Flu season is upon us, but what about COVID-19?
COVID-19 circulates all year long, but picks up in the fall and winter seasons, just like influenza and other upper respiratory viruses. Fortunately, new vaccine formulations for COVID-19 were approved and authorized for use by the U.S. Food and Drug Administration (FDA) on Sept. 11, 2023. These vaccines are effective against currently circulating variants of SARS-CoV-2, the virus that has caused millions of deaths, hospitalizations, and illnesses since the onset of the COVID-19 pandemic. Being aware and taking preventive actions are key to safety and readiness.
We have come a long way since the beginning of the COVID-19 pandemic when the US declared a Public Health Emergency and vaccines and medicines to treat COVID-19 were initially unavailable. We know how to reduce risk, by washing hands and masking indoors, particularly when there is an uptick in cases in a community, a work environment, or in congregate settings like living in barracks in training environments. Improving ventilation by opening windows for a cross-breeze indoors or meeting outside when possible and maintaining social distance (standing 6-feet apart) also reduces risk of transmission. If we do become ill and have risk factors that may put us at increased risk for severe infection or hospitalization, there are medications available to help reduce the chance of a severe illness. However, the best prevention for severe illness, Long COVID, or death from COVID-19 is to obtain an up-to-date vaccination.
Since the end of the Public Health Emergency, the Coast Guard follows Centers for Disease Control and Prevention (CDC) guidance and recommendations for COVID-19, and/or adjusts strategies based upon local operational environments. For additional information about prevention, treatment, and what to do if exposed to COVID-19, please see the following CDC link: https://www.cdc.gov/coronavirus/2019-ncov/prevent-getting-sick/prevention.html
The following COVID-19 Q&As will help answer your questions about the newly approved and authorized vaccines.
Q: What just changed with COVID-19 vaccinations?
A: The FDA approved and authorized for use updated COVID-19 vaccine formulations for the Moderna and Pfizer vaccines on Sept. 11, 2023. The updated vaccines are formulated to more closely target currently circulating variants and to provide better protection against serious consequences of COVID-19, including hospitalization and death. The updated messenger ribonucleic acid (mRNA) vaccines are manufactured to counter 2023-2024 variants, and include a monovalent (single) component that corresponds to the Omicron variant XBB.1.5. The updated mRNA vaccines are each approved for individuals 12 years of age and older. The same vaccines are authorized under emergency use criteria for individuals 6 months through 11 years of age. As part of FDA’s actions, the previous bivalent Moderna and Pfizer-BioNTech COVID-19 vaccines are no longer authorized for use in the United States.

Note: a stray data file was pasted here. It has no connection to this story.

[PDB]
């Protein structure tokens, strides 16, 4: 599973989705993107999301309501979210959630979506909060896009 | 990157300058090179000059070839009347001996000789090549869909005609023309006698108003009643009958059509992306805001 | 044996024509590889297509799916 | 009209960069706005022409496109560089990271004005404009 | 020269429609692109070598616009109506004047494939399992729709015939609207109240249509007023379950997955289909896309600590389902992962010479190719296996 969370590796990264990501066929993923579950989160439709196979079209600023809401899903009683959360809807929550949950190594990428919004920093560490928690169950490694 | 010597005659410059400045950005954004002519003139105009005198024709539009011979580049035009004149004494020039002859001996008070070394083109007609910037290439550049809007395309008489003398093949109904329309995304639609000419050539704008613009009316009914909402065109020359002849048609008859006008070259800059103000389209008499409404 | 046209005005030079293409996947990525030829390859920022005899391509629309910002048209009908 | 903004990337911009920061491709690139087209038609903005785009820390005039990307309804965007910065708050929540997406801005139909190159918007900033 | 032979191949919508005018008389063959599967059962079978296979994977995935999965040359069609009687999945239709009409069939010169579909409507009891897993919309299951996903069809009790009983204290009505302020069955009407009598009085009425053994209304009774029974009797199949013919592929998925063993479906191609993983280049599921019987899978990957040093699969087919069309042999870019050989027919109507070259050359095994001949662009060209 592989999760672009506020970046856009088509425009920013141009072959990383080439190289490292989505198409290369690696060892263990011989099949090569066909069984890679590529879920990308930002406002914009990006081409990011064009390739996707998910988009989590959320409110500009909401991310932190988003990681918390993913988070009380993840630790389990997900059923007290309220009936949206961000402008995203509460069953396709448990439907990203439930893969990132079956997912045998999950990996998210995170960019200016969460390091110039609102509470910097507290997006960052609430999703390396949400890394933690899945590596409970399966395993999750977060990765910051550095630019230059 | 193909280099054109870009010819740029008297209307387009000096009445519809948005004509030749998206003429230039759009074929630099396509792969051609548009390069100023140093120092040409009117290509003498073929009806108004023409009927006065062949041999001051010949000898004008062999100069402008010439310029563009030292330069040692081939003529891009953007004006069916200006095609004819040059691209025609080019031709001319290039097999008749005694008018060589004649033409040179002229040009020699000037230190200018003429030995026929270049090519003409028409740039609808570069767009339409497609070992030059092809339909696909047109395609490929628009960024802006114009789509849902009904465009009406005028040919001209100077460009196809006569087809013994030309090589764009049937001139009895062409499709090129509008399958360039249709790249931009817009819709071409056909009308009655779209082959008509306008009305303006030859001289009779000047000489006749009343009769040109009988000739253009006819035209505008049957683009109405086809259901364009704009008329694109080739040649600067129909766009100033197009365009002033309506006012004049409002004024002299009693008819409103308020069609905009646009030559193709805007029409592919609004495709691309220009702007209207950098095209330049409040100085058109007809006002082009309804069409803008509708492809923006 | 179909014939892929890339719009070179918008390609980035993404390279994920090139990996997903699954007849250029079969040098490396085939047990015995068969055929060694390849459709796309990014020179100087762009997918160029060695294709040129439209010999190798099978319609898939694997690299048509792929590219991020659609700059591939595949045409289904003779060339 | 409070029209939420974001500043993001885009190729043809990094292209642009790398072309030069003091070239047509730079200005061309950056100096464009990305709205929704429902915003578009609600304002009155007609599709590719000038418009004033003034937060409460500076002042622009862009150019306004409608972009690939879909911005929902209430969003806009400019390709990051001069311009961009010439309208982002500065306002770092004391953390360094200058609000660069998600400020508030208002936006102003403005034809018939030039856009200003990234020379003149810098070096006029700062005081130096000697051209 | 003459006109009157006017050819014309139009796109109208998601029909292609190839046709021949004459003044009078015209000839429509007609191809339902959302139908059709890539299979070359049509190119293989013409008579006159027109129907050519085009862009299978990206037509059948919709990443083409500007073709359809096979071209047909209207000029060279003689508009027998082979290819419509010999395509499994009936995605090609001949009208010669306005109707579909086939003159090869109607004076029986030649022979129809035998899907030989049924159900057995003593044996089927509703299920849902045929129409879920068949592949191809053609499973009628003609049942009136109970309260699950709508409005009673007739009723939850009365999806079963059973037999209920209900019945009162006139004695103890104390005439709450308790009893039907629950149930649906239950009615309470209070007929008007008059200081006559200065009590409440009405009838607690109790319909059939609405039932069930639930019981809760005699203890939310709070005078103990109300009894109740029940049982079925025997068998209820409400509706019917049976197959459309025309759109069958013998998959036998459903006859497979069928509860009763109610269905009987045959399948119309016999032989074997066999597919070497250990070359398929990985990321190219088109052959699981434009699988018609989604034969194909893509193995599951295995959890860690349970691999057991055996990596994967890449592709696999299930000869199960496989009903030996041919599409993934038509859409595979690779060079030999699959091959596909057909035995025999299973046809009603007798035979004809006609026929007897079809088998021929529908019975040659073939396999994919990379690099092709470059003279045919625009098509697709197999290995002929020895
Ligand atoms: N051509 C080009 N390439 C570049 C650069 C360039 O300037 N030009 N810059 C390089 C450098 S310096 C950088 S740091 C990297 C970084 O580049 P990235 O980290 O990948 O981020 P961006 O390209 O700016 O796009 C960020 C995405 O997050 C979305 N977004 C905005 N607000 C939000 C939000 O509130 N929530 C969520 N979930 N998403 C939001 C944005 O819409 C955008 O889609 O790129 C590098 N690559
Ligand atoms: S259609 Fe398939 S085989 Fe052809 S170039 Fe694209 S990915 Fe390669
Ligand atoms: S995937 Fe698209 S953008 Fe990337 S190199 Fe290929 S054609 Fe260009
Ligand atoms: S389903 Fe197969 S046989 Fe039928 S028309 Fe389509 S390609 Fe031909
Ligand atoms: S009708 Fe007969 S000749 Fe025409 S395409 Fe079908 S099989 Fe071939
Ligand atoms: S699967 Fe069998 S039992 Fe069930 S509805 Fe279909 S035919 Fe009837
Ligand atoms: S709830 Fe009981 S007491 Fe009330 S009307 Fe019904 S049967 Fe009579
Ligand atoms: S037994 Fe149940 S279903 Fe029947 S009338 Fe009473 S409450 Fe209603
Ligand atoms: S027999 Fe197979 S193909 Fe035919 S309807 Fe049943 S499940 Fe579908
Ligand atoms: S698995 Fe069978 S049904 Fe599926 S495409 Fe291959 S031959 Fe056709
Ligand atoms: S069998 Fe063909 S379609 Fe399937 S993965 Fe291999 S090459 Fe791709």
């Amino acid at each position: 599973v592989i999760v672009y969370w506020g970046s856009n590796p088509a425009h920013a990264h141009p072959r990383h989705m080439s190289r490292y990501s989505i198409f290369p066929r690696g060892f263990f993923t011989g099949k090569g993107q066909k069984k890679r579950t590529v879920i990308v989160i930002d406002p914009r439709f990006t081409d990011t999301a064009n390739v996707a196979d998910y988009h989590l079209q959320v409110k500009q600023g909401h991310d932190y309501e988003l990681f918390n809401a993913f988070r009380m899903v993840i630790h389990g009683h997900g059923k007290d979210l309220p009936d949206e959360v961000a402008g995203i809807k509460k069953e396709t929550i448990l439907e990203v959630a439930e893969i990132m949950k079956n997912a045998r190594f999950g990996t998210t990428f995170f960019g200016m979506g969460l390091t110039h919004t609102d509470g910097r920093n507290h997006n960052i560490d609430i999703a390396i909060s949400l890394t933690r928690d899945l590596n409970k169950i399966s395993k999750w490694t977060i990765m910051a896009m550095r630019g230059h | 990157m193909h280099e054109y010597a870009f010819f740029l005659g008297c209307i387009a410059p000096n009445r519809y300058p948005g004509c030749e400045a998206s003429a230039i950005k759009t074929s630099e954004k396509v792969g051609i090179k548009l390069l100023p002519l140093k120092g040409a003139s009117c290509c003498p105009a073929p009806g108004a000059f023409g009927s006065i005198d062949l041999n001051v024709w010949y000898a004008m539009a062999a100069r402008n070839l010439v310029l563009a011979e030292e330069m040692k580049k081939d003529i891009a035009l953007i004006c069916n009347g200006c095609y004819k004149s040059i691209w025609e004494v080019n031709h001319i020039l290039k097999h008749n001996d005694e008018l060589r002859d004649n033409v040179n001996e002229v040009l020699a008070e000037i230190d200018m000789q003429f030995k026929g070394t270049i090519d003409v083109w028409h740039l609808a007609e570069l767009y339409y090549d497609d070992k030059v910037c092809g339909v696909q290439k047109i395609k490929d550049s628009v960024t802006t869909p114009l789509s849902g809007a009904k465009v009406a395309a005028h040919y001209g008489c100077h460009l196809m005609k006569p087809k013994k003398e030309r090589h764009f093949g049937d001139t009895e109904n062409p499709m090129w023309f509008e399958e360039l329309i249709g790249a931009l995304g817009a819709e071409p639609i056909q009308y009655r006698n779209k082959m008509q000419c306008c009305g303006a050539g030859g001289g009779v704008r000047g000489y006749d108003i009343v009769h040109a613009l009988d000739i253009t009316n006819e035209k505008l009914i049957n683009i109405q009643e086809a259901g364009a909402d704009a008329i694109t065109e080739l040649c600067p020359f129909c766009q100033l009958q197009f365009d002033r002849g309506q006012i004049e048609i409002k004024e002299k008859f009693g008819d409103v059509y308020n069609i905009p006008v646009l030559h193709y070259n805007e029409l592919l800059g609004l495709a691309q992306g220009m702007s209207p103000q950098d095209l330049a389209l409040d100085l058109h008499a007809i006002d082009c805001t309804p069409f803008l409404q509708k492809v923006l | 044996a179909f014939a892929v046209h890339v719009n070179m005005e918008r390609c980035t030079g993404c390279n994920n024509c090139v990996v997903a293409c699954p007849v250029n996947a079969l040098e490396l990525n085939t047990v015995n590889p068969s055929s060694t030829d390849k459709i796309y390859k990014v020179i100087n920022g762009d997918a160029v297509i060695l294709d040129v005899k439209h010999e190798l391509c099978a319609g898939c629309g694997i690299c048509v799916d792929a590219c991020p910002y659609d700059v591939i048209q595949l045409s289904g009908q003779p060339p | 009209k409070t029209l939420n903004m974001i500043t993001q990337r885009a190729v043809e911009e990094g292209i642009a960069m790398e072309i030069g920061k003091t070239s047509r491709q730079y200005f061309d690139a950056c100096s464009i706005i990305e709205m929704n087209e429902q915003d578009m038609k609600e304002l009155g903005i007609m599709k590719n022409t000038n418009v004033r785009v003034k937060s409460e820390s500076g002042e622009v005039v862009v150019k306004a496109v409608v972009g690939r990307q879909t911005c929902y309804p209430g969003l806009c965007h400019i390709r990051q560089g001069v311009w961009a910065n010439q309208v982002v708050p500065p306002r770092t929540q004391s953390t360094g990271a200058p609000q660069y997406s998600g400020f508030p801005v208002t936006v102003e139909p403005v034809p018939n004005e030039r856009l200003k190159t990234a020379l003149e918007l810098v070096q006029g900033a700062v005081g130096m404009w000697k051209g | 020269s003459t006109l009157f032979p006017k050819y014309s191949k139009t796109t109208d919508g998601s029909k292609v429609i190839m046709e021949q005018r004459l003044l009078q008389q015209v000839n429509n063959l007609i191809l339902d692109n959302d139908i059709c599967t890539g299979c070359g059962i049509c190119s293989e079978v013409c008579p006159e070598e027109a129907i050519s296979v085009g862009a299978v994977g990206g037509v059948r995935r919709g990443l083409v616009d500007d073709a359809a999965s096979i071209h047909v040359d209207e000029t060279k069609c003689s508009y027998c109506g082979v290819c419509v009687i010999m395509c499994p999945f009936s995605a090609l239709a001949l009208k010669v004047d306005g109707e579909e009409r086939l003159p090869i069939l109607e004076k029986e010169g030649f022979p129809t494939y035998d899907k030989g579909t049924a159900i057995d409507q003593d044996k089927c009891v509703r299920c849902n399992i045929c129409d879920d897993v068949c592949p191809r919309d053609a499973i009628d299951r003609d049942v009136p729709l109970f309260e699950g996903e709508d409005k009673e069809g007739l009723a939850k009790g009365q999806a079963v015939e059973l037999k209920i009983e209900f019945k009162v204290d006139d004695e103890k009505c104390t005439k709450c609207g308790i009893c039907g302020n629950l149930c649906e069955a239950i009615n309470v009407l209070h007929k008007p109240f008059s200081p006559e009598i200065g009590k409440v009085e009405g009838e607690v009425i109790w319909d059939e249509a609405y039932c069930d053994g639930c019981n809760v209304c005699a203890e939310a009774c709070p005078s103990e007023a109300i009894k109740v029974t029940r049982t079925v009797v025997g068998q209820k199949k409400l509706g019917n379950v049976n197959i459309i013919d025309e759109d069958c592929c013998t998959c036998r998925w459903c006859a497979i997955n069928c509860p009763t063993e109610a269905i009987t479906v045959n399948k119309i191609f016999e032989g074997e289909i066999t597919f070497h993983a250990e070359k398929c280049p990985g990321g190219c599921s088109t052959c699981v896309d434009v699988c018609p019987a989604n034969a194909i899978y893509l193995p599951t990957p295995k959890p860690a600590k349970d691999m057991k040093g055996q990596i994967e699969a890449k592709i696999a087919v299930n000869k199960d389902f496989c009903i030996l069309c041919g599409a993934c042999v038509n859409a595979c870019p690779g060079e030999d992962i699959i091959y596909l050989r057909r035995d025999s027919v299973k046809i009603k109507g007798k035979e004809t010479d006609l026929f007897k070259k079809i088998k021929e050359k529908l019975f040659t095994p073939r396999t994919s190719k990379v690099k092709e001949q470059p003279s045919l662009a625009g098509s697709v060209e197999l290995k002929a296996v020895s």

Q: Did the CDC make any new recommendations?
A: On Sept. 12, 2023, the CDC recommended a COVID-19 vaccine updated for 2023-2024 for everyone aged 6 months and older to protect against serious illness.
Q: Why did the CDC recommend the updated vaccine for nearly everyone?
A: The main reason for recommending vaccination against COVID-19 is to protect yourself against severe illness, hospitalization, and even death. COVID-19 vaccines also reduce the chance of having Long COVID. The updated vaccines are expected to provide better protection against variants that are currently making people sick. The updated COVID-19 vaccines are like earlier COVID-19 vaccines that were safely administered to hundreds of millions of Americans during the pandemic.
Q: What does it mean for our Active Duty, Reserve, and civilian populations?
A: It is expected that the updated Moderna and Pfizer-BioNTech vaccines will be available in late September. Until that time there will be a gap in the ability to administer the Moderna or Pfizer-BioNTech vaccines. The FDA has not yet authorized or approved an updated Novavax vaccine for 2023-2024. The existing Novavax vaccine may still be administered at this time.
Q: Can I get a shot and where?
A: According to the CDC, vaccines should be available commercially now. The Defense Logistics Agency (DLA) is in the process of adding both the Moderna and Pfizer-BioNTech updated vaccines to the pharmaceutical prime vendor. When that process is complete, the updated vaccine will be available at Coast Guard clinics and Department of Defense Military treatment facilities.
Q: Will there be a cost for getting an updated vaccination?
A: There is no cost to military members and their families. All insurance companies are required to cover the cost of vaccines that are recommended by the Advisory Committee on Immunization Practices (ACIP), under the Affordable Care Act.
Q: Is the COVID vaccine mandatory?
A: No, the COVID vaccine is not mandatory for anyone.
Q: Where can I get further information?
FDA: FDA Takes Action on Updated mRNA COVID-19 Vaccines to Better Protect Against Currently Circulating Variants | FDA
CDC: Updated COVID-19 Vaccine Recommendations Now Available | CDC